Glomerular Disease: Diagnosis & Tests Menu

How is Glomerular Disease Diagnosed?

Glomerular disease results in one or both of two major presentations:

  • Hematuria (blood in the urine)
  • Proteinuria/albuminuria (excretion of protein in the urine)

Hematuria

Hematuria is easily identified by dipstick or quantitated by microscopic examination of a urine sample. The finding of red blood cell casts (compressed red blood cell masses that pass out of the tubule intact) indicates glomerulonephritis, an intrinsic glomerular disease. Except for that, the urinalysis is not helpful in identifying specifically the cause of blood in the urine. Hematuria can result from anything, from a stone to cancer.

Protein

Protein spillage is identified on a simple dipstick, but that is just the beginning of the diagnostic journey. Protein excreted into the urine can occur from other causes other than glomerular disease, and diagnostic tests are important to differentiate it from the other causes.

  • Transient proteinuria: After exercise or exertion. It is temporary, normal, and benign.
  • Orthostatic proteinuria: Common in adolescents, this is an unknown mechanism of altered glomerular function affected by standing (upright morning urine collection demonstrating proteinuria) vs. not standing (supine position, as with nighttime urine collection, demonstrating no proteinuria). It is easily identified or ruled out by repeated qualitative testing in both positions.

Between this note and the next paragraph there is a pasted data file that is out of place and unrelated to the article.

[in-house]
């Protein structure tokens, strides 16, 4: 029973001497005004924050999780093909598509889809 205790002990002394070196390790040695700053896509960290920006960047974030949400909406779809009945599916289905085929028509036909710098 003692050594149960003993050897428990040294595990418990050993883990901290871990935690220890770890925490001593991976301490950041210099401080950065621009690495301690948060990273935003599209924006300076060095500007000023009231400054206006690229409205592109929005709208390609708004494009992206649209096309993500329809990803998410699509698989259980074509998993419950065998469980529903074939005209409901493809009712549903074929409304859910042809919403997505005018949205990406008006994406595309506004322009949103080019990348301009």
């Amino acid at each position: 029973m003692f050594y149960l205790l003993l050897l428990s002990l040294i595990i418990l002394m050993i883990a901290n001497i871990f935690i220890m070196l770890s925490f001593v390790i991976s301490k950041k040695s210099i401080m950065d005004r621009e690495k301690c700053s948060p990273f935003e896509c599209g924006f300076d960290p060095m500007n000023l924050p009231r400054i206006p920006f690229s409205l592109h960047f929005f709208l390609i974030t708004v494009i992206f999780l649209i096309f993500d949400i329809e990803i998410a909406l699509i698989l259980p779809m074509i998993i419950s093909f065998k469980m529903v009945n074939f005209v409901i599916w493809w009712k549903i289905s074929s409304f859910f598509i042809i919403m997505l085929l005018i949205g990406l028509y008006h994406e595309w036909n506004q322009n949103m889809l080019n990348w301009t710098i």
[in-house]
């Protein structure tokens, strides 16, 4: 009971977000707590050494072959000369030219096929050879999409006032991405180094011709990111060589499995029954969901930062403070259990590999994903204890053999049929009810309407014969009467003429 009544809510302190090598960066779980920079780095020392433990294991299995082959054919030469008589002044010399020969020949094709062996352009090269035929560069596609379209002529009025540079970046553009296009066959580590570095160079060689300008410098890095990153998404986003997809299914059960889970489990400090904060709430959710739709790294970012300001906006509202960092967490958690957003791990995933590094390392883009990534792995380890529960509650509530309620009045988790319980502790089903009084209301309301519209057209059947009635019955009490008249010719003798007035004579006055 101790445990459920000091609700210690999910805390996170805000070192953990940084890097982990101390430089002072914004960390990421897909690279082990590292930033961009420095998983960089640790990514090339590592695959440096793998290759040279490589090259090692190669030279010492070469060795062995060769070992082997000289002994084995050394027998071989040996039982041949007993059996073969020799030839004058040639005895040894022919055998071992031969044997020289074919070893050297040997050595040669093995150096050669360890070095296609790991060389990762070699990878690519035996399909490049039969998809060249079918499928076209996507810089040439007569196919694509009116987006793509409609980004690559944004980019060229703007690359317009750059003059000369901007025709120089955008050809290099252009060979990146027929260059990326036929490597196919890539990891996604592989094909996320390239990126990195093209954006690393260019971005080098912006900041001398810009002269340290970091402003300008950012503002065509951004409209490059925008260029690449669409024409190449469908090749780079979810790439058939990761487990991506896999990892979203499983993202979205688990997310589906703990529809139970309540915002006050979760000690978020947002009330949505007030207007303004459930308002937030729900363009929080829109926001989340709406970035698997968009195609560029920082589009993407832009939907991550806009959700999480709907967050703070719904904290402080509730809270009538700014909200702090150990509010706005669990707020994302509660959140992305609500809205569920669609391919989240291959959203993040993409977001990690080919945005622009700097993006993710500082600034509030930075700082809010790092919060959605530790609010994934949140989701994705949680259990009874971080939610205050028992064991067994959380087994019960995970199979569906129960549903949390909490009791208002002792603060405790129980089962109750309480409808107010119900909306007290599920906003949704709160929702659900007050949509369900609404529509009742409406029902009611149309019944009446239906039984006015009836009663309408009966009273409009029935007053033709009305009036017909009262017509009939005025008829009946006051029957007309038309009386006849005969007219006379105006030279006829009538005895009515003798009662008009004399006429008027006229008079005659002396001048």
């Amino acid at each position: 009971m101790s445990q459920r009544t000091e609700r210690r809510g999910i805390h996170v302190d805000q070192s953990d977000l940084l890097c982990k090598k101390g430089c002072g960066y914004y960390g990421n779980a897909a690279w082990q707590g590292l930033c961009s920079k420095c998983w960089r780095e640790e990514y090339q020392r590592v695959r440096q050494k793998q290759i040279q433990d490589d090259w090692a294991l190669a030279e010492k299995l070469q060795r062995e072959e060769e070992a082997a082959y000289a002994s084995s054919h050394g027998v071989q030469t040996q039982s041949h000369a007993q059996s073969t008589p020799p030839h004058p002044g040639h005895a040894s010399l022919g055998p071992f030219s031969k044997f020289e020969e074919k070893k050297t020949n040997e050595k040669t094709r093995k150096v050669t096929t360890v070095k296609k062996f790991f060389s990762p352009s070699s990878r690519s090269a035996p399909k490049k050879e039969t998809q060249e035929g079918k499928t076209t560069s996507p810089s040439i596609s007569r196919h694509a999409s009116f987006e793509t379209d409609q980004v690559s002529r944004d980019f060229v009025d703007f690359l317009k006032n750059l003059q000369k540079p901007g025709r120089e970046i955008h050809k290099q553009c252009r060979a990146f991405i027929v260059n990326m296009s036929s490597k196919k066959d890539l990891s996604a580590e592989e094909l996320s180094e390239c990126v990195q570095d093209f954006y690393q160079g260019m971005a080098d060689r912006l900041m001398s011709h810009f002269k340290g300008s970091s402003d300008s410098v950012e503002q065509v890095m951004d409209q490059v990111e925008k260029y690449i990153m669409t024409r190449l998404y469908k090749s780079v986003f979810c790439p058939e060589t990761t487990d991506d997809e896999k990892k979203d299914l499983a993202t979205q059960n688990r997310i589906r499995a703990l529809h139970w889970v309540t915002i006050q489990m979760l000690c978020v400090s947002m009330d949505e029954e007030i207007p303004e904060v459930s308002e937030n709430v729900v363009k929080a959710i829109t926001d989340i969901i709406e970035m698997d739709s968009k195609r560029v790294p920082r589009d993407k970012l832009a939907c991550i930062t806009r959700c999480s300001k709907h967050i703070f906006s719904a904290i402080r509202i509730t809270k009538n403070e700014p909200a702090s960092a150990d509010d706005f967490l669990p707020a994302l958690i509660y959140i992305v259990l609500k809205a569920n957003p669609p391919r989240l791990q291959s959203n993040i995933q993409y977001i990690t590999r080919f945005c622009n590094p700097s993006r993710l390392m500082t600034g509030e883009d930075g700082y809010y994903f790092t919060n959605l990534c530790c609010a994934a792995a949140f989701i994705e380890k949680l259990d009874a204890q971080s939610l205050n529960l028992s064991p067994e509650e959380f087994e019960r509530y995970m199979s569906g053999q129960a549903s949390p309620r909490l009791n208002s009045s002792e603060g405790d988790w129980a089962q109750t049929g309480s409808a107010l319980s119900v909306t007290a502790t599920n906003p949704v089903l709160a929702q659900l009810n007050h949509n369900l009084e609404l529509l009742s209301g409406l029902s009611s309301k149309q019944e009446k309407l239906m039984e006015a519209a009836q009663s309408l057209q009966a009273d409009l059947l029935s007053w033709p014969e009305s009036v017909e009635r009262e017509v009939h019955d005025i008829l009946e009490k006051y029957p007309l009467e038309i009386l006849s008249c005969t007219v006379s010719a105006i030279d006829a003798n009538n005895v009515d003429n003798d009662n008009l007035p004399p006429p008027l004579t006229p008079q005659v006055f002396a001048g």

• Tubular proteinuria: Smaller proteins that are filtered by the glomerulus are normally reabsorbed through the tubules back into the blood. When this process is abnormal, reabsorption does not occur and the protein can end up in the urine.
  • Overflow proteinuria: Overproduction of proteins, as in multiple myeloma (white blood cell “plasma cell” cancer) and other leukemias.
  • Post-renal proteinuria: Due to inflammation in the urinary tract.

Testing in Glomerular Disease

Qualitative testing: this is useful if a positive dipstick for protein repeats as negative, which would indicate a benign transient proteinuria.

Quantitation: the amount of protein excreted in the urine is helpful in identifying the cause, because when < 1-2 g/day, is usually an isolated and benign phenomenon.

  • The standard for quantitation is the 24-hour urine collection: Normal results are <150 mg/day. Because of its accuracy, it is done first, followed by urine protein-to-creatine ratio spot checks for follow-up.
  • Urine protein-to-creatine ratio: Done by deriving a ratio from the dipstick values on a first or second morning-urine sample. A spot sample of protein concentration (mg/dL) is divided by the urine creatinine concentration (mg/dL). It allows an estimate of what the 24-hour urine total protein should be (in grams): normal is < 200; >3500 would be consistent with nephrotic syndrome.

Kidney Biopsy

Kidney biopsy is indicated on anyone with more than 3.5 g/day of proteinuria or when there is less proteinuria which is associated with hematuria or cellular casts in a microscopic urinalysis.

Testing Used in Hematuria Unrelated to Glomerular Disease

Since hematuria is simply the presence of red blood cells in the urine, testing should investigate other possible causes:

  • X-ray to identify or rule out a stone
  • CT or MRI to identify or rule out malignancy
  • Urine culture and sensitivity to identify or rule out a urinary tract infection
  • Renal ultrasound to identify renal structural (anatomical) problems
  • Genetic testing to screen for polycystic kidney disease
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This information is provided by Vascular Health Clinics and is not intended to replace the medical advice of your doctor or healthcare provider. Please consult your healthcare provider for advice about a specific medical condition.

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